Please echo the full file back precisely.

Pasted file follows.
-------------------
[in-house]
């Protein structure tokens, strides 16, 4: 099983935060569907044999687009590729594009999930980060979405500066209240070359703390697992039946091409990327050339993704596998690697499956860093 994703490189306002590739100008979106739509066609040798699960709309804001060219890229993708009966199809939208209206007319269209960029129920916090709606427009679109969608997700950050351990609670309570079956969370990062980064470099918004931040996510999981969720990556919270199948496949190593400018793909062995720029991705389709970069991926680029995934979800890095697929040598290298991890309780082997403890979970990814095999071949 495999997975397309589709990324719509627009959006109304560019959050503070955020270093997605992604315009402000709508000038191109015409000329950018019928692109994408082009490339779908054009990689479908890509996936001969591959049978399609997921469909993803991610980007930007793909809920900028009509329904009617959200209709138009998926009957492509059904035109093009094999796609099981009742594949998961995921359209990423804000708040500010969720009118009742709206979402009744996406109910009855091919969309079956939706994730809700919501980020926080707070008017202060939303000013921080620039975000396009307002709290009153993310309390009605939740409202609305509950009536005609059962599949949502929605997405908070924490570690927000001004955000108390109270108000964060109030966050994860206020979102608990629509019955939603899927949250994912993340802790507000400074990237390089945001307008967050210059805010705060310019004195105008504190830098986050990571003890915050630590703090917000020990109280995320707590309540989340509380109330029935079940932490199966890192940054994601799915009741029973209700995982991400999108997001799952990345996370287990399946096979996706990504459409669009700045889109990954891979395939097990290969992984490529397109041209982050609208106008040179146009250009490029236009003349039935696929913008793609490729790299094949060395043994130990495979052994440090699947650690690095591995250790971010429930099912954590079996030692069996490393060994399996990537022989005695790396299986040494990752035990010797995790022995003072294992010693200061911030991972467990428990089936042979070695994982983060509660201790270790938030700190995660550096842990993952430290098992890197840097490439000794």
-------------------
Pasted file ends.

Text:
[in-house]
């Protein structure tokens, strides 16, 4: 099983935060569907044999687009590729594009999930980060979405500066209240070359703390697992039946091409990327050339993704596998690697499956860093 994703490189306002590739100008979106739509066609040798699960709309804001060219890229993708009966199809939208209206007319269209960029129920916090709606427009679109969608997700950050351990609670309570079956969370990062980064470099918004931040996510999981969720990556919270199948496949190593400018793909062995720029991705389709970069991926680029995934979800890095697929040598290298991890309780082997403890979970990814095999071949 495999997975397309589709990324719509627009959006109304560019959050503070955020270093997605992604315009402000709508000038191109015409000329950018019928692109994408082009490339779908054009990689479908890509996936001969591959049978399609997921469909993803991610980007930007793909809920900028009509329904009617959200209709138009998926009957492509059904035109093009094999796609099981009742594949998961995921359209990423804000708040500010969720009118009742709206979402009744996406109910009855091919969309079956939706994730809700919501980020926080707070008017202060939303000013921080620039975000396009307002709290009153993310309390009605939740409202609305509950009536005609059962599949949502929605997405908070924490570690927000001004955000108390109270108000964060109030966050994860206020979102608990629509019955939603899927949250994912993340802790507000400074990237390089945001307008967050210059805010705060310019004195105008504190830098986050990571003890915050630590703090917000020990109280995320707590309540989340509380109330029935079940932490199966890192940054994601799915009741029973209700995982991400999108997001799952990345996370287990399946096979996706990504459409669009700045889109990954891979395939097990290969992984490529397109041209982050609208106008040179146009250009490029236009003349039935696929913008793609490729790299094949060395043994130990495979052994440090699947650690690095591995250790971010429930099912954590079996030692069996490393060994399996990537022989005695790396299986040494990752035990010797995790022995003072294992010693200061911030991972467990428990089936042979070695994982983060509660201790270790938030700190995660550096842990993952430290098992890197840097490439000794």